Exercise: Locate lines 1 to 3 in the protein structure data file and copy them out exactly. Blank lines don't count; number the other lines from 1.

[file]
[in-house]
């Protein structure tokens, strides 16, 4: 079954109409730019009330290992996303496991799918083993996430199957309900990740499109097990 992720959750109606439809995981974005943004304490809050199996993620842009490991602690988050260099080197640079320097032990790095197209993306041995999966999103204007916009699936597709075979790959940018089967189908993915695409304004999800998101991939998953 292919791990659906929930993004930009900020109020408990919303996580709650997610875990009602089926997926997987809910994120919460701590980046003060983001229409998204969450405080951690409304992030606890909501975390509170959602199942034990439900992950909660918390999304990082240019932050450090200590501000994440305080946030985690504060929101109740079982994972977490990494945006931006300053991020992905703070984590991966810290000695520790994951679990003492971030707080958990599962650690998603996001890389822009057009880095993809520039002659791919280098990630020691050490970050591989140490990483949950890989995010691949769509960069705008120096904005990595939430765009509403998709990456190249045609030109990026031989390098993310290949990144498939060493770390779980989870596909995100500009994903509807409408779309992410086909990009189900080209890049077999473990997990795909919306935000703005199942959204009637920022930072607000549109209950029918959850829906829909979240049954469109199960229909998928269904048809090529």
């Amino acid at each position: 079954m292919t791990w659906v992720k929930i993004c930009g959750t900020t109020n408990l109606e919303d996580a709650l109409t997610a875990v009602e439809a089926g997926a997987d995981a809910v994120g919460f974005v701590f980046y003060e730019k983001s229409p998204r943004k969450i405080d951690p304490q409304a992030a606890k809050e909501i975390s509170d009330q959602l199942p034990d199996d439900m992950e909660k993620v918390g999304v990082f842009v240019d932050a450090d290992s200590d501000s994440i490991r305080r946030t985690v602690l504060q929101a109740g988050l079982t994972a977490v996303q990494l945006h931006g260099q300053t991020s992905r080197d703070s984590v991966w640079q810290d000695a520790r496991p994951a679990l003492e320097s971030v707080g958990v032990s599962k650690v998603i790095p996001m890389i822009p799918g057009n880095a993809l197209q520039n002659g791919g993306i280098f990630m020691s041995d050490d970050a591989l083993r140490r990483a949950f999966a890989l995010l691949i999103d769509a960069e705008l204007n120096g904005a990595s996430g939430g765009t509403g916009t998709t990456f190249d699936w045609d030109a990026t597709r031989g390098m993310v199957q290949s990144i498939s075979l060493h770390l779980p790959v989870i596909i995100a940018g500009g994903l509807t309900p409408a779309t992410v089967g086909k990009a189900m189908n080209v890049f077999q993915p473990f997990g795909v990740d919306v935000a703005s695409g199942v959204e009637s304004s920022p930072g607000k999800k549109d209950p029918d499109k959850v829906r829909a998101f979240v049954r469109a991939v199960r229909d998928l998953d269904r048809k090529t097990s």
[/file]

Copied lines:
[in-house]
């Protein structure tokens, strides 16, 4: 079954109409730019009330290992996303496991799918083993996430199957309900990740499109097990 992720959750109606439809995981974005943004304490809050199996993620842009490991602690988050260099080197640079320097032990790095197209993306041995999966999103204007916009699936597709075979790959940018089967189908993915695409304004999800998101991939998953 292919791990659906929930993004930009900020109020408990919303996580709650997610875990009602089926997926997987809910994120919460701590980046003060983001229409998204969450405080951690409304992030606890909501975390509170959602199942034990439900992950909660918390999304990082240019932050450090200590501000994440305080946030985690504060929101109740079982994972977490990494945006931006300053991020992905703070984590991966810290000695520790994951679990003492971030707080958990599962650690998603996001890389822009057009880095993809520039002659791919280098990630020691050490970050591989140490990483949950890989995010691949769509960069705008120096904005990595939430765009509403998709990456190249045609030109990026031989390098993310290949990144498939060493770390779980989870596909995100500009994903509807409408779309992410086909990009189900080209890049077999473990997990795909919306935000703005199942959204009637920022930072607000549109209950029918959850829906829909979240049954469109199960229909998928269904048809090529």
């Amino acid at each position: 079954m292919t791990w659906v992720k929930i993004c930009g959750t900020t109020n408990l109606e919303d996580a709650l109409t997610a875990v009602e439809a089926g997926a997987d995981a809910v994120g919460f974005v701590f980046y003060e730019k983001s229409p998204r943004k969450i405080d951690p304490q409304a992030a606890k809050e909501i975390s509170d009330q959602l199942p034990d199996d439900m992950e909660k993620v918390g999304v990082f842009v240019d932050a450090d290992s200590d501000s994440i490991r305080r946030t985690v602690l504060q929101a109740g988050l079982t994972a977490v996303q990494l945006h931006g260099q300053t991020s992905r080197d703070s984590v991966w640079q810290d000695a520790r496991p994951a679990l003492e320097s971030v707080g958990v032990s599962k650690v998603i790095p996001m890389i822009p799918g057009n880095a993809l197209q520039n002659g791919g993306i280098f990630m020691s041995d050490d970050a591989l083993r140490r990483a949950f999966a890989l995010l691949i999103d769509a960069e705008l204007n120096g904005a990595s996430g939430g765009t509403g916009t998709t990456f190249d699936w045609d030109a990026t597709r031989g390098m993310v199957q290949s990144i498939s075979l060493h770390l779980p790959v989870i596909i995100a940018g500009g994903l509807t309900p409408a779309t992410v089967g086909k990009a189900m189908n080209v890049f077999q993915p473990f997990g795909v990740d919306v935000a703005s695409g199942v959204e009637s304004s920022p930072g607000k999800k549109d209950p029918d499109k959850v829906r829909a998101f979240v049954r469109a991939v199960r229909d998928l998953d269904r048809k090529t097990s």